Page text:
Upon arrival in Anchorage (see Heartifact #2) my parents rented an apartment at Martin Arms, a small complex out on East 3rd. In 1961 there wasn’t much development there yet and parts of the Alaskan forest encroached right up to the apartments. It was heaven for my six year old self. The days of summer were gloriously long, with the sun staying up until midnight, allowing plenty of time to run, play, and explore.
There was a tall mound of dirt out past our building, probably bulldozed there during construction. My sister and I called it “Secret Hill”. I’m not sure why, because there was nothing secret about it. But back then the whole world seemed to be hiding its secrets from us and our job was to uncover them. Having just traveled the AlCan Highway’s 1400 miles of wonder, we were now explorers. At any rate The Hill was a magnetic place where we often found ourselves climbing, jumping, rolling—generally tempting gravity and fate in as many ways as we could imagine.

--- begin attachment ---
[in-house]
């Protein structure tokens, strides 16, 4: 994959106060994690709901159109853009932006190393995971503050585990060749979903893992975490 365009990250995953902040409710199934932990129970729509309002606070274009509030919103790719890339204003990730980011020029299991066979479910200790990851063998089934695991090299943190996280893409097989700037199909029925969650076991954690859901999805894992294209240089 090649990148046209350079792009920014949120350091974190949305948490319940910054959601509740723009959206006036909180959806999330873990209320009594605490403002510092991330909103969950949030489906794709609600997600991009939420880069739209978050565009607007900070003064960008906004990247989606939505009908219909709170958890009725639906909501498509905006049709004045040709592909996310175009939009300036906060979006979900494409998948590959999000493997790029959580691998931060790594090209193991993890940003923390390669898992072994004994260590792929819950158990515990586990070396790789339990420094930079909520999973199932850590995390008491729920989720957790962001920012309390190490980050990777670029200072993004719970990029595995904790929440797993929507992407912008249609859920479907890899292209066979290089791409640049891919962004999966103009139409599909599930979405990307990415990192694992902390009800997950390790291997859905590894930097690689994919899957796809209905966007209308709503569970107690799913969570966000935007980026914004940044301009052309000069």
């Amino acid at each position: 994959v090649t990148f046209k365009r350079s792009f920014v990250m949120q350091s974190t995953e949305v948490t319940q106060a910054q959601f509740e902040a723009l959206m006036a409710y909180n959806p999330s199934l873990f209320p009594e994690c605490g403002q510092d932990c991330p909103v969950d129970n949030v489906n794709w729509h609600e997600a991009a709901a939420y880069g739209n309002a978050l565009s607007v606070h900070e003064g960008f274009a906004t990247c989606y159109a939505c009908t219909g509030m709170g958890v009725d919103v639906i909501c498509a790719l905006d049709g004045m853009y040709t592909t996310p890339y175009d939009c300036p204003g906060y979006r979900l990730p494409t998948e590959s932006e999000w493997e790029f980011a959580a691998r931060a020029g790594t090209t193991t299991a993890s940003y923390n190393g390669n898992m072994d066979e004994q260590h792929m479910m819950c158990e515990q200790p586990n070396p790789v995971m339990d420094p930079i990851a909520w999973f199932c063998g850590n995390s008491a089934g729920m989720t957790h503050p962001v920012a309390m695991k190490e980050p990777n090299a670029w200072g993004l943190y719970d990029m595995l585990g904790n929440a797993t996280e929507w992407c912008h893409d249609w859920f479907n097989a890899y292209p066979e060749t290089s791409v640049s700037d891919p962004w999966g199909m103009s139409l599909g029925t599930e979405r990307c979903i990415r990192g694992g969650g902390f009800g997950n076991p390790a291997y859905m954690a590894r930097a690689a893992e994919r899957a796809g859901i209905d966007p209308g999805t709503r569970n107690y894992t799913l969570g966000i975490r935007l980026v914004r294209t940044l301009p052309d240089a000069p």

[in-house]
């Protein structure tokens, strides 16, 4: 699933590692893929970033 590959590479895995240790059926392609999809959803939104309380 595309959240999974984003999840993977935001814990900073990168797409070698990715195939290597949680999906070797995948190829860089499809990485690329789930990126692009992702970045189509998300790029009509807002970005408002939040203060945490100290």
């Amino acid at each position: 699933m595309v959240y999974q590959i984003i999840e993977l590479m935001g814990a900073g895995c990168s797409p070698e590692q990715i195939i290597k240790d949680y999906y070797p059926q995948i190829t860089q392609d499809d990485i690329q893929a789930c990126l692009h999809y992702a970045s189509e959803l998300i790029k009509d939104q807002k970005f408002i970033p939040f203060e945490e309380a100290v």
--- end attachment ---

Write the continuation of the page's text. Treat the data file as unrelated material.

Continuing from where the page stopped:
I was out at Secret Hill one day with my best friend, Billy Tracy, digging holes at its base. I think we were looking for buried treasure. As I dug, I pulled a rock out of the dirt. It caught my eye because of its obvious heart shape. I brushed the dirt off and held it in my hand, and a strange thought came to me. It’s hard to put words to it, but the essence was, “This is God’s heart for you, Danny. Jesus is with you.” I didn’t hear a Voice speaking these words; I can only describe it as a kind of quiet knowing that came from somewhere else.